This is the fourth and final post in our series about enterprise mobility. Please take a look at our first three posts: 1) How Mobile is Changing the Enterprise, 2) How Mobile Apps are Impacting the Manufacturing Industry, and 3) How Mobile is Impacting the Construction and Energy Industries.
Mobilizing your enterprise can be a daunting task. You have to make changes to your infrastructure, manage your workforce differently, create new standards and protocols, and oversee a new set of processes. When developing an enterprise mobile strategy, a thorough analysis of all technical and organizational effects is required, and certain steps need to be followed to increase the probability of success.
Build the Foundation
Just like any home or office building, enterprise mobile platforms need a strong foundation to ensure all situations are accounted for and everything holds up through thick and thin.
IT departments must create a solid back-end foundation that allows for the necessary functionality today and provide flexibility to adopt future requirements. Having a strong server and database foundation will allow employees to access back-end systems and data seamlessly and efficiently via mobile applications and web.
An important aspect of this foundation is a virtual private network (VPN) connection. Recent versions of both Android and iOS allow employees to create VPN connections to their corporate networks, essentially extending the network to mobile users. When such a connection is established, access to corporate data through apps or mobile intranet pages can be controlled by IT departments, which is important for data security and network management.
Long gone are the days where companies issued secured Blackberries to their employees. Enterprises are becoming “consumerized”, and employees want to use devices and carriers of their choice and download consumer mobile applications that their IT departments can’t control. Combine this with the use of these devices over insecure networks and IT managers have a big security problem on their hands.
According to executives who attended the VentureBeat Mobile Summit, BYOD is a reality at 80% of companies but only 10% have BYOD policies. Also, most employees are clueless about their company’s BYOD policy. Education is paramount, as employees must know how to safely use their mobile phones and what the security consequences are if they don’t.
Mobile device management has become quite important as well. If a VPN has been created, IT departments can disable VPN accounts for phones that get lost, as well as enact lower VPN time limits to force users to authenticate more frequently, limiting the risk of losing a device that is already connected to the network. Techniques such as phone wiping, where IT managers can remotely delete data from mobile devices, are also being used. And companies such as Enterproid and MobileSpaces are applying innovative ways to draw lines between work and play.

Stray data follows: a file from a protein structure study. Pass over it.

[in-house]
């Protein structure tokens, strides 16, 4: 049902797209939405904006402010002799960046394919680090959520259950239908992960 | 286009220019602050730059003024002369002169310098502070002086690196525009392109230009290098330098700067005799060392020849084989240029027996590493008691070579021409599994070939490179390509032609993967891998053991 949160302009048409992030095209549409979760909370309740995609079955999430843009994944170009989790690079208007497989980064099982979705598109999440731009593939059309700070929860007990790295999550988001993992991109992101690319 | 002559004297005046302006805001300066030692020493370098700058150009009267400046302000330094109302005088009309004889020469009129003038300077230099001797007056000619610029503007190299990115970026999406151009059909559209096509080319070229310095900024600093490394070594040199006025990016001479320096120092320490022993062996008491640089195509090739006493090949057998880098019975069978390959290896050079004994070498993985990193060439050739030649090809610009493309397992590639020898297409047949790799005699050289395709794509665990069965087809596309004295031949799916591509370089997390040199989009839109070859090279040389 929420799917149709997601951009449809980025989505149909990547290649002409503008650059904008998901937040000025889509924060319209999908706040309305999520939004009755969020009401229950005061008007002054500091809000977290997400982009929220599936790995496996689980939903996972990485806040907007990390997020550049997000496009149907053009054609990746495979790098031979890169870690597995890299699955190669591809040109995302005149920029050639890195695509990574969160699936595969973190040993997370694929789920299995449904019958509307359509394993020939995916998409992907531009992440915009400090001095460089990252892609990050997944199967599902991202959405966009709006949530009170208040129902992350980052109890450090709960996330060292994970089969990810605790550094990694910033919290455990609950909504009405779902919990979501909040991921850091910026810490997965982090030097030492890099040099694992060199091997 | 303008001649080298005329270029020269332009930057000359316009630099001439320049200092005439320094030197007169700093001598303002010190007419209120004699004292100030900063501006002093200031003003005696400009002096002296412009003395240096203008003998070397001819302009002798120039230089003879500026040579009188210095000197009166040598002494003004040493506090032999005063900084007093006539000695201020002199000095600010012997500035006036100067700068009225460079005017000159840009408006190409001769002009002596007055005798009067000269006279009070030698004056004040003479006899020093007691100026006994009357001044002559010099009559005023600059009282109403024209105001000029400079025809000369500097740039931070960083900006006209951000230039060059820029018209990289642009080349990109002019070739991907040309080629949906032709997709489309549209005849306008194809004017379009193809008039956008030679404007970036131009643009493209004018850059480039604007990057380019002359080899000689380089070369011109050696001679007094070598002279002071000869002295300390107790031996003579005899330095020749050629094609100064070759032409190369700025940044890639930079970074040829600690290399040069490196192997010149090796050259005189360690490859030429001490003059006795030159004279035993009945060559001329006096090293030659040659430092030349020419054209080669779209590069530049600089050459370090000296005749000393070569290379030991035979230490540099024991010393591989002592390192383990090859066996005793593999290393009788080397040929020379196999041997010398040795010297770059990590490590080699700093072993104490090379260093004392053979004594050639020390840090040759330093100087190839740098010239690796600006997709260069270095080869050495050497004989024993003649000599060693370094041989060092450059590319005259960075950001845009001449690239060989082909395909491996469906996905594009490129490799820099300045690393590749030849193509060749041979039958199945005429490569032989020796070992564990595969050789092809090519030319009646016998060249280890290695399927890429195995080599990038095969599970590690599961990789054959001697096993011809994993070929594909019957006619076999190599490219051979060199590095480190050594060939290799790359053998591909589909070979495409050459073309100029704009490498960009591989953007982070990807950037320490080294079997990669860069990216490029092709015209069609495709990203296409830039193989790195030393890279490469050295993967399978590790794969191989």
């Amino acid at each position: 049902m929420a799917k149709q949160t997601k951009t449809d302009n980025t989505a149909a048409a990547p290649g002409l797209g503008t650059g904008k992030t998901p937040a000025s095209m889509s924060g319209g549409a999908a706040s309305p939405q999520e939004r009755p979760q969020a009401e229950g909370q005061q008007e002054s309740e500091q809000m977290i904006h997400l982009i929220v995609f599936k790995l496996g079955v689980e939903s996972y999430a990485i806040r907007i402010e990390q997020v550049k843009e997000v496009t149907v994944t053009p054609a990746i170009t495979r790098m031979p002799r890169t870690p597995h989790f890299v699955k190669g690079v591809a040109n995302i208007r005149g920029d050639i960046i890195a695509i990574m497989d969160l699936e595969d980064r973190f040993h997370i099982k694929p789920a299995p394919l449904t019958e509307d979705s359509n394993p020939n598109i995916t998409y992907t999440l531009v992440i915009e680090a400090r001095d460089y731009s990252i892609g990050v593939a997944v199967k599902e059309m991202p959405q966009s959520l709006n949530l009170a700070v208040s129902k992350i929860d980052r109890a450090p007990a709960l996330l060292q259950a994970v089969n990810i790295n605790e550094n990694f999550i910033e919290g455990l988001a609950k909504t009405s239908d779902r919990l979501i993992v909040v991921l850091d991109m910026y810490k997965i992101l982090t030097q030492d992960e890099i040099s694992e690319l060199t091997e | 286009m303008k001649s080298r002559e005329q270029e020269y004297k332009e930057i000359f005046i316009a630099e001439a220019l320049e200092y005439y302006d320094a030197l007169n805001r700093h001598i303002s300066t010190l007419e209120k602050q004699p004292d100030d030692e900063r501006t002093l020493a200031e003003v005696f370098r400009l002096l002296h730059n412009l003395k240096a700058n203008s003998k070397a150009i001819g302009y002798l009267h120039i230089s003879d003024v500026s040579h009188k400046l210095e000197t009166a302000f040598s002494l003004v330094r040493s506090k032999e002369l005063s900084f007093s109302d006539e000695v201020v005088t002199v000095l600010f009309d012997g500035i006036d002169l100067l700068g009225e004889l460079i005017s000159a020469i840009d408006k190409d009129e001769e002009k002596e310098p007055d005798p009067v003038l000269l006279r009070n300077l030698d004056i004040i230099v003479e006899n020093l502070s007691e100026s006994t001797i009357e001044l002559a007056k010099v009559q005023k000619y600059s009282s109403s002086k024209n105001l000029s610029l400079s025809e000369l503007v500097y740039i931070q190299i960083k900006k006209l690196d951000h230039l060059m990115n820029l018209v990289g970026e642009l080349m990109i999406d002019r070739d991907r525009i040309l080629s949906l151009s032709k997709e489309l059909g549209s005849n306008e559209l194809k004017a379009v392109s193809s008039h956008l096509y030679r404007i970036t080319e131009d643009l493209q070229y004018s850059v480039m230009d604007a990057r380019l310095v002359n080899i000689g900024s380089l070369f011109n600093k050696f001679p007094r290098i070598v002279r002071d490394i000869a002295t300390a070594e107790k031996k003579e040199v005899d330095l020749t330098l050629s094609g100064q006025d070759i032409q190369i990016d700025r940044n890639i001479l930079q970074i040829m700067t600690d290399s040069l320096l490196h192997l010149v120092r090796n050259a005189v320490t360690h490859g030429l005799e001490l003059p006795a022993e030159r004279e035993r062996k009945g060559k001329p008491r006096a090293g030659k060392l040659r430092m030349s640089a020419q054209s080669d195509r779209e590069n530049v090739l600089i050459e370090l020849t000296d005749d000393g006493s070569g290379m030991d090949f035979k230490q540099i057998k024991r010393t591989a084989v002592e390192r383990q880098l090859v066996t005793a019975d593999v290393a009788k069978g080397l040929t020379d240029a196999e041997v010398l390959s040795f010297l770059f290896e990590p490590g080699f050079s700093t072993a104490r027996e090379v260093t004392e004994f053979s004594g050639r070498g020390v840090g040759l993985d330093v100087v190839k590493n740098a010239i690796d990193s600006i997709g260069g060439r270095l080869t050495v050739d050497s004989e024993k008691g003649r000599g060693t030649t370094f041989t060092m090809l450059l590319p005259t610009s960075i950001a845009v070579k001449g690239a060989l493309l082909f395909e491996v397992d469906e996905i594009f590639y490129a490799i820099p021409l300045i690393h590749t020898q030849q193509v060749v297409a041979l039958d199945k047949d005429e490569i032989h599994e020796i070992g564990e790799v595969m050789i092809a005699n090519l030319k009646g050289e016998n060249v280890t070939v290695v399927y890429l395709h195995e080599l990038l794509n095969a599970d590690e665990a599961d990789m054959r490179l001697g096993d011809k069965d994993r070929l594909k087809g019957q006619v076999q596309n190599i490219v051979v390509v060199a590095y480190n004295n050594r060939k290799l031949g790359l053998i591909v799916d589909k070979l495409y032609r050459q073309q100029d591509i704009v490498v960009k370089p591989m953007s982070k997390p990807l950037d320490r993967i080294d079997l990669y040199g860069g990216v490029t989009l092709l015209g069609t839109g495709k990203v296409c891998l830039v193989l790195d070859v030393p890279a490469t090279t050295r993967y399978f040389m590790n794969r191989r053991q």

There are many other potential threats to mobile security in addition to BYOD. Corporate software developers are building more and more apps, and they want the freedom to select what platforms and frameworks to use, which can poke serious holes in a company’s security blanket. Additionally, the increased use of cloud-based services like Box and Sharepoint can strain IT departments. And allowing access to back-end systems must be done in a way that is credentialed and secured.
No matter what the situation, the best enterprise mobile security programs should provide IT departments with visibility into the devices connecting to the enterprise and the ability to push out security policies, and educate employees on the right way to handle mobile devices and data, all while not inhibiting productivity.
The days of the 9-to-5 workday are gone, and the usage patterns of data and systems are now much more unpredictable, given the all-day accessibility of mobile devices.
Mobile will place large, unpredictable load demands on back-end web services, and companies need to ensure that their systems can handle the peaks and valleys to offer reliable access to their employees. Even if failure occurs, back-end services need to be able to recover quickly with little loss.
Manage and Analyze
In addition to securing devices, IT departments and management need to constantly monitor mobile networks and analyze usage to provide the most value to employees.
Devices need to be managed to ensure they are in compliance and can quickly access data and applications. IT departments must be able to meter usage, from both a back-end and end-user perspective, to optimize system performance. And management should measure return on investment and increases in productivity as a result of mobilizing employees.
The mobilization of the enterprise involves whole new ways of thinking and doing business. Employees must adhere to a new set of policies and procedures, IT departments have to worry about new threats, and management has to understand the organizational impact the mobile movement will cause. But in the end, the benefits will far outweigh the headaches, and enterprises can leverage mobile for competitive advantages.